Frequent Flyer Tip – Assign Value Your Frequent Flyer Miles To Help Decide How to Use Them

Travel is NOT the easiest way to get miles. Credit Card sign ups with flyer miles programs are increasingly generous, so it’s not uncommon to get 50,000 or even more miles for a simple credit card sign up, often using cards sponsored by United Airlines, Delta Airlines, US Airways, British Airways, and more.

Thanks to credit card offers and frequent travel you may be sitting on a LOT of frequent flyers miles, but that doesn’t always mean you should use them up quickly.   Here are some tips on effective collection and use of frequent flyer programs and miles:

Collect more frequent flyer miles:
I’m amazed how many people don’t take advantage of frequent flyer programs, which will save a frequent traveler *tens of thousands* of dollars over a lifetime.     So the first tip is USE THESE PROGRAMS!      Second tip is  DON’T LET MILES EXPIRE!.      That usually involves simply spending a bit with credit card linked to your miles program, buying or gifting a few miles through the program, and other cheap approaches.    Even at the low valuation of a penny a mile, losing 25000 miles is like losing $250 cash and is often easily avoided.

Travel is NOT the easiest way to get miles.    Credit Card sign ups with flyer miles programs  are increasingly generous, so it’s not uncommon to get 50,000 or even more miles for a simple credit card sign up, often using cards sponsored by United Airlines, Delta Airlines, US Airways, British Airways, and more.     Although using these and other credit cards will often allow you to collect a few miles, a good trick if your record keeping is good is to cancel the cards after a year (before the fee kicks in) and then sign up again with the new offers that will come your way soon.    Depending on your credit and other factors, you can get hundreds of thousands of extra miles by simply signing up with different cards via different airlines over the course of a few years.   The best online resource I’ve found to help with this is The Points Guy.    Tips there are very helpful and he’s usually got the best offers current credit card offers highlighted and explained.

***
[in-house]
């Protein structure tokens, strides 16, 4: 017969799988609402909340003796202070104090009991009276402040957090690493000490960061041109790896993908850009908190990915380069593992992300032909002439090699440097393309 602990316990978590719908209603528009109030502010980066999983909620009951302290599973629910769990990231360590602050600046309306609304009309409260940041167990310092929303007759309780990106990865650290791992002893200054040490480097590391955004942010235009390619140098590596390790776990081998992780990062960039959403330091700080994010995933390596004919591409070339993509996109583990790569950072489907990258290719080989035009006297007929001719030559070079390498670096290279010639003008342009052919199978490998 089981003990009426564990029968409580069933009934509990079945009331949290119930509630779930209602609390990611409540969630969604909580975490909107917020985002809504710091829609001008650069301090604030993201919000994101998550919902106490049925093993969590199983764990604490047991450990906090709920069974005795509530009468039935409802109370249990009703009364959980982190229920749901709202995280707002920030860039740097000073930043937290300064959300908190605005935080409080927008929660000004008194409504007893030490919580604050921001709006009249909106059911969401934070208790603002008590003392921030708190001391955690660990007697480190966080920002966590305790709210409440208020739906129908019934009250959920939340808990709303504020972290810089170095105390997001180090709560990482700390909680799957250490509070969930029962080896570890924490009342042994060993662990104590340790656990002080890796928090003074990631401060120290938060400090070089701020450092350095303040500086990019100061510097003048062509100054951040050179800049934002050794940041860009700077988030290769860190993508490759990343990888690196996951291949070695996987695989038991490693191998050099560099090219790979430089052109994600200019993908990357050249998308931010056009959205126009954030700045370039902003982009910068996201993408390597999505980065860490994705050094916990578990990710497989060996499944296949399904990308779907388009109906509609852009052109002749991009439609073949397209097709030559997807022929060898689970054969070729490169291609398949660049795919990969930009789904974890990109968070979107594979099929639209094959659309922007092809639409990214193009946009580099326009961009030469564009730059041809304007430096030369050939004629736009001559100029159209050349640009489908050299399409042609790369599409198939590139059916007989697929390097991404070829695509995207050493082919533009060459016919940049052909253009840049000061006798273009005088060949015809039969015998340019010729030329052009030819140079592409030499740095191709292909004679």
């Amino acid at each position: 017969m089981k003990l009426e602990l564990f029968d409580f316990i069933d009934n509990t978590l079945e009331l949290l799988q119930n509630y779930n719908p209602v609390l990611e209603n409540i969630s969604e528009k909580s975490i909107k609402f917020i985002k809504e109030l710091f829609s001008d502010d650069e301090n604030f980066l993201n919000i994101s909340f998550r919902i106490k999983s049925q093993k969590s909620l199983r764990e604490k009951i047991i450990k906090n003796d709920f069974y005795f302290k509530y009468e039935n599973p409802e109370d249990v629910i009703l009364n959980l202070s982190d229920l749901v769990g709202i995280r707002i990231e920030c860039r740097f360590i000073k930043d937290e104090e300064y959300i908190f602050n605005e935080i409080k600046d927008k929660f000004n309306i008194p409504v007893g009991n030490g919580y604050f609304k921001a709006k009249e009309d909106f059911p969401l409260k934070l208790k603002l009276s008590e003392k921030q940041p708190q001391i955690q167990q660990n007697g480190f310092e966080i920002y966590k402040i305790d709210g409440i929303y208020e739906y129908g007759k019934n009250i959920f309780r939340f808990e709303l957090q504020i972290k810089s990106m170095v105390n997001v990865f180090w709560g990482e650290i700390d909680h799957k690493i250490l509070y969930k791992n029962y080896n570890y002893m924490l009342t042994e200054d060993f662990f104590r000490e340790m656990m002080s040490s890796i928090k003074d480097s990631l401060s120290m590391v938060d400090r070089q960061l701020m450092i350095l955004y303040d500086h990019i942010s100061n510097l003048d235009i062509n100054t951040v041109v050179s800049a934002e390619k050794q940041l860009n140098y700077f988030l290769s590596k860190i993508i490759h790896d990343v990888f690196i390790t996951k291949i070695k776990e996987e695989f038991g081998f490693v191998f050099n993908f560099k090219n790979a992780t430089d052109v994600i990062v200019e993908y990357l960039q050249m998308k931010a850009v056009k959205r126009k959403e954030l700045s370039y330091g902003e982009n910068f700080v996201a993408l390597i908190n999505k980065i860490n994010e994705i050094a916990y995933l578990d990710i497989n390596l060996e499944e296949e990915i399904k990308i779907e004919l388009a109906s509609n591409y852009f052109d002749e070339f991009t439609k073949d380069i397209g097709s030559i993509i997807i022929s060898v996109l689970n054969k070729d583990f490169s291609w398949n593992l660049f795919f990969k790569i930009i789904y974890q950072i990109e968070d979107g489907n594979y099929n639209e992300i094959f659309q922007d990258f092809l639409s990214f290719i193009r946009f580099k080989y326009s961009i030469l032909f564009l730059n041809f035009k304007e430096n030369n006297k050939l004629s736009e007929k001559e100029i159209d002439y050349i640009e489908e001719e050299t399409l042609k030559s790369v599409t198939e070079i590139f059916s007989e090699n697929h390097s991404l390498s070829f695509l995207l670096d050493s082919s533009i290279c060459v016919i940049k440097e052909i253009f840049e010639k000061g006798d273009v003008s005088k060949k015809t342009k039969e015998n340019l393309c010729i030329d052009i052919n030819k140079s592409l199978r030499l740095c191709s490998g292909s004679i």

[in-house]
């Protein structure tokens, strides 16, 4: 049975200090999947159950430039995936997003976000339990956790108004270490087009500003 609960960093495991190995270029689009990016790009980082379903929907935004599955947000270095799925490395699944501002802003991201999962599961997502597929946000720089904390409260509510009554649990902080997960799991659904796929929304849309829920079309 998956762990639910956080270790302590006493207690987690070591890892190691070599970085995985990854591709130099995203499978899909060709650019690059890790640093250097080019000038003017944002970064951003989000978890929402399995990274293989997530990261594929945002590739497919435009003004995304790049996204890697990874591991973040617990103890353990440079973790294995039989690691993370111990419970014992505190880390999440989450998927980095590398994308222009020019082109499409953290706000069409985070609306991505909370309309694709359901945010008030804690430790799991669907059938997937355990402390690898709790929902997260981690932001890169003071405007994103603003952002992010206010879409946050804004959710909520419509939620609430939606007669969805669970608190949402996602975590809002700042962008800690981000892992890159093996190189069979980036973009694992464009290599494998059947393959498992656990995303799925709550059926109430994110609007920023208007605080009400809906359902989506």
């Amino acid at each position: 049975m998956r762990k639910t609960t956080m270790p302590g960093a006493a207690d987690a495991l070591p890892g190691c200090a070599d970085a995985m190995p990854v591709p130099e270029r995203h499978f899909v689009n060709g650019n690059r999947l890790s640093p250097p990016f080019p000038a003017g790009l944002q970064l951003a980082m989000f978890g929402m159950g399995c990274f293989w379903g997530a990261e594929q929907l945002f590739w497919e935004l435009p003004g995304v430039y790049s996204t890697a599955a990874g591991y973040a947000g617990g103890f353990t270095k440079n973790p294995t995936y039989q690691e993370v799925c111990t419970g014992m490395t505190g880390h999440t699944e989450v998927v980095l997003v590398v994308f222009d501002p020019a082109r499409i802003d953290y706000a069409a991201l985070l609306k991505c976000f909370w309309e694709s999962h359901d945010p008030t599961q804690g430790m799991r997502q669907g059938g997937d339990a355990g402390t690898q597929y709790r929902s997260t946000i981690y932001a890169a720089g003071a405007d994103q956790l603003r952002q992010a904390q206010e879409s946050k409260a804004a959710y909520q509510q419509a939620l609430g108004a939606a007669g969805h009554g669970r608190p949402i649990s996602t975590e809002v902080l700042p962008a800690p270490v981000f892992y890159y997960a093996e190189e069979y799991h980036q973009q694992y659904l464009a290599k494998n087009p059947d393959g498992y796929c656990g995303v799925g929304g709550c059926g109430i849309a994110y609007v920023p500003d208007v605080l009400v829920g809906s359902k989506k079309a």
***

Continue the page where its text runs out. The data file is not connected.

Using your miles wisely:
I like to assign a value to my miles to help compare offers.     I generally use a penny per mile but that may be somewhat low for most people.    I’d say .02 per mile would be on the high side.      For example if I can use 25,000 miles for a round trip but the ticket would cost me $350 I’d tend to use miles.    On the other hand if I’d need to use 50,000 miles for that $350 trip I’ll pay for the ticket.

Miles values will vary for different people since people have different levels of comfort (first class upgrades can be relatively cheap using miles vs cash), flexibility  (more flexibility means your miles will be a lot easier to use), inconvenience (miles are often somewhat trickier to use compared to booking a paid flight) and the fact that people’s time differs in value   (for example if you value your time at minimum wage and can spend more time looking for deals the miles may be worth *more* to you than if you value your time at, say,  $50+ per hour.

To get an idea of how many miles you’ll get for various trips, use the mileage calculator at Airport City Codes – just enter your two airports and add up the miles from different legs of the journey.

 

Hello from 30,000 Feet